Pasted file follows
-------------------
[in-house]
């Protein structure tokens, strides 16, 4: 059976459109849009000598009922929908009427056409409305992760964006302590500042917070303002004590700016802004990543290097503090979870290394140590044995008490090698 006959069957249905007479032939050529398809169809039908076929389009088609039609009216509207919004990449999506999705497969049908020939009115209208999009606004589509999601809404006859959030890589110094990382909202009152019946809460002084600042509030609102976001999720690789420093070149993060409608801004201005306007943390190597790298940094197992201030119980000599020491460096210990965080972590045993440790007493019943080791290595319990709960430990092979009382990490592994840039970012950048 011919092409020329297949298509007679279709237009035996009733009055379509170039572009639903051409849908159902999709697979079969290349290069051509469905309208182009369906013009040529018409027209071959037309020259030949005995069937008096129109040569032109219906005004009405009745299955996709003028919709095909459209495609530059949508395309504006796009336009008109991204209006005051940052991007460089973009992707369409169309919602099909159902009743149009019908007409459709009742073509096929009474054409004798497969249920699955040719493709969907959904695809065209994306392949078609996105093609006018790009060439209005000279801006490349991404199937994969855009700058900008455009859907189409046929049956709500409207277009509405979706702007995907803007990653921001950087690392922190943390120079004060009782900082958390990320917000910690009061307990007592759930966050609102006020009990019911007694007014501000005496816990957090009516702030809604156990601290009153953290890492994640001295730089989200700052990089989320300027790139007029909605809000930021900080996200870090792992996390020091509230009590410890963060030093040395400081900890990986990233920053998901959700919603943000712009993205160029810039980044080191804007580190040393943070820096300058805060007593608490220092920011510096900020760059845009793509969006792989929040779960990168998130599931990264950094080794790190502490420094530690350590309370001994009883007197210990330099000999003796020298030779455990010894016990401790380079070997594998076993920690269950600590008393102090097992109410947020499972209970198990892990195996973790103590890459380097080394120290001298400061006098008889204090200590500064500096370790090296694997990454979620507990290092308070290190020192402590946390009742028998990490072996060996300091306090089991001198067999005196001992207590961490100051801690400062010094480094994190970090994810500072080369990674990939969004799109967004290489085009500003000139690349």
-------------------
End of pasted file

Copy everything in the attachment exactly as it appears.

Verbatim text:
[in-house]
């Protein structure tokens, strides 16, 4: 059976459109849009000598009922929908009427056409409305992760964006302590500042917070303002004590700016802004990543290097503090979870290394140590044995008490090698 006959069957249905007479032939050529398809169809039908076929389009088609039609009216509207919004990449999506999705497969049908020939009115209208999009606004589509999601809404006859959030890589110094990382909202009152019946809460002084600042509030609102976001999720690789420093070149993060409608801004201005306007943390190597790298940094197992201030119980000599020491460096210990965080972590045993440790007493019943080791290595319990709960430990092979009382990490592994840039970012950048 011919092409020329297949298509007679279709237009035996009733009055379509170039572009639903051409849908159902999709697979079969290349290069051509469905309208182009369906013009040529018409027209071959037309020259030949005995069937008096129109040569032109219906005004009405009745299955996709003028919709095909459209495609530059949508395309504006796009336009008109991204209006005051940052991007460089973009992707369409169309919602099909159902009743149009019908007409459709009742073509096929009474054409004798497969249920699955040719493709969907959904695809065209994306392949078609996105093609006018790009060439209005000279801006490349991404199937994969855009700058900008455009859907189409046929049956709500409207277009509405979706702007995907803007990653921001950087690392922190943390120079004060009782900082958390990320917000910690009061307990007592759930966050609102006020009990019911007694007014501000005496816990957090009516702030809604156990601290009153953290890492994640001295730089989200700052990089989320300027790139007029909605809000930021900080996200870090792992996390020091509230009590410890963060030093040395400081900890990986990233920053998901959700919603943000712009993205160029810039980044080191804007580190040393943070820096300058805060007593608490220092920011510096900020760059845009793509969006792989929040779960990168998130599931990264950094080794790190502490420094530690350590309370001994009883007197210990330099000999003796020298030779455990010894016990401790380079070997594998076993920690269950600590008393102090097992109410947020499972209970198990892990195996973790103590890459380097080394120290001298400061006098008889204090200590500064500096370790090296694997990454979620507990290092308070290190020192402590946390009742028998990490072996060996300091306090089991001198067999005196001992207590961490100051801690400062010094480094994190970090994810500072080369990674990939969004799109967004290489085009500003000139690349």